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Planning your move, making a home: 3 integrations tips for life in Tampere

Life as an expat comes with its own set of challenges: Being away from family, learning a new language, building new friendships and understanding a new culture, just to name a few. What many don’t understand is just how rewarding the lifestyle can be once you’ve begun to find your way; this is what makes it all worth it.

As I say goodbye to Tampere and welcome my own new set of challenges adjusting to expat life in the UK, this is a perfect opportunity to share a few of my tried-and-true tips for integrating as an international talent:

1. Just say yes

There are a whole new set of experiences waiting for you in Tampere. Even though you may not always feel up for a new adventure, do your best to “say yes” to every opportunity or invitation that comes your way.

I recently shared this tip with an international considering a move to Tampere. She was visiting Tampere for only a few days with her husband. They visited a church on Sunday and were invited over for coffee by another couple - complete strangers in an unfamiliar country. In a situation she could have easily said no, she instead said yes. I loved getting the text, “We are taking your advice and not saying no to an invitation.” It turned out to be a great experience that would shape her perception of what may soon be her new home.

2. Fill up your calendar

Create a separate calendar just for local events. Within the first few weeks of your arrival (and frequently after that) scour the internet for events in Tampere, if something looks interesting add it to your calendar. This way you will always have a curated list of what’s coming up just in case you find yourself with some extra time or feeling a bit lonely. You might find a new hobby or meet a prospective friend but you will definitely learn more about the city and begin to feel more socially connected.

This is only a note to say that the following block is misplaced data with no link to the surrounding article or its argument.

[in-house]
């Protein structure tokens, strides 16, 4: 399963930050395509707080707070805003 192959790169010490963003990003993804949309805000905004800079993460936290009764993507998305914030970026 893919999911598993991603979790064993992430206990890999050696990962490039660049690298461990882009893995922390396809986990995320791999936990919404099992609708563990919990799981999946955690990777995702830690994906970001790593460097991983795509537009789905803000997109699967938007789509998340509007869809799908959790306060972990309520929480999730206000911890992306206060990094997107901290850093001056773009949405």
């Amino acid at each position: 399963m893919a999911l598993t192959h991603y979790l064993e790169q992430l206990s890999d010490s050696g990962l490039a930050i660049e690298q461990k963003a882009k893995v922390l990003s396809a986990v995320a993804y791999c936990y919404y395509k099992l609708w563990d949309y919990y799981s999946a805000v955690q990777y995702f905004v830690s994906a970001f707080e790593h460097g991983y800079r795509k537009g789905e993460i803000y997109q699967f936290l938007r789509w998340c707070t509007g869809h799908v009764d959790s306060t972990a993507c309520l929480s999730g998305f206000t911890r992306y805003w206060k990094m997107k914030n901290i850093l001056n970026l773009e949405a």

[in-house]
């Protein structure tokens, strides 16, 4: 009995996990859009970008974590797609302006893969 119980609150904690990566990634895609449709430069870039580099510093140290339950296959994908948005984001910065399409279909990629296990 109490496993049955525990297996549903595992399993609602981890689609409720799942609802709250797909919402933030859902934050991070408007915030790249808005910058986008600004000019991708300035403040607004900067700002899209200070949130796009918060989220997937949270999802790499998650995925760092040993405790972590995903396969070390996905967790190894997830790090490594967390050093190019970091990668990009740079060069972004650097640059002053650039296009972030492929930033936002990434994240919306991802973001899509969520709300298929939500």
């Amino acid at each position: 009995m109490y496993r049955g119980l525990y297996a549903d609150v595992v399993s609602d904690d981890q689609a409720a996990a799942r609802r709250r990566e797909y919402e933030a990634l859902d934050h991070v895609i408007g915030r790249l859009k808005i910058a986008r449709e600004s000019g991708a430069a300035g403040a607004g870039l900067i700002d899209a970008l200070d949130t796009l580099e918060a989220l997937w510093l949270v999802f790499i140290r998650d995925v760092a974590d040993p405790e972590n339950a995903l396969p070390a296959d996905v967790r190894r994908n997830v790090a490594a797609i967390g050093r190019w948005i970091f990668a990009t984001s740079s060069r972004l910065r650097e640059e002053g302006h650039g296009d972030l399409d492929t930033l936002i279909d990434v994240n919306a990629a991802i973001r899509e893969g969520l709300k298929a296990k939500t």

In my first month in Tampere I did just this. One of the events I registered my husband and I for was a bike tour of the city happening during Night of the Museums. The tour was in Finnish and we didn’t have bikes, but we just said yes. Early in the event we heard others speaking English and naturally gravitated towards them. We hung out with the group of three that evening and connected on Facebook. Soon after we got an invitation to join them at the public sauna. (Frankly, at this point we didn’t know what to expect of the sauna!) We said yes and are still friends to this day.

Here are a few places to look for events:

Visit Tampere
Meetup.com

Facebook – Click on “Events” and scroll down to see the “Popular events nearby” section

3. Learn Finnish (or at least try)

You may have heard the tales of the difficulties of the Finnish language. While you certainly won’t learn it overnight, there are great benefits to trying to learn. Make a commitment to strive for progress over perfection.

In Finnish class I met friends and made professional connections. Outside of class, even a small amount of Finnish significantly reduced my time spent staring at grocery store shelves; it helped me order coffee shop at my favorite café; and it gave my Finnish friends and I hours of amusement as they tried to teach me new words.

To find classes, visit Infopankki http://www.finnishcourses.fi/ or talk to someone in person at Mainio, the Migration Information Centre.

Finally, if you are looking for a great group of internationals and internationally-minded Finns, join any of the Tampere Ambassadors events!

Biking in Tampere is very nice and easy.
Hmm. What is "Lakka"?

 

Learn more about Tampere Ambassador Ann Padley>>

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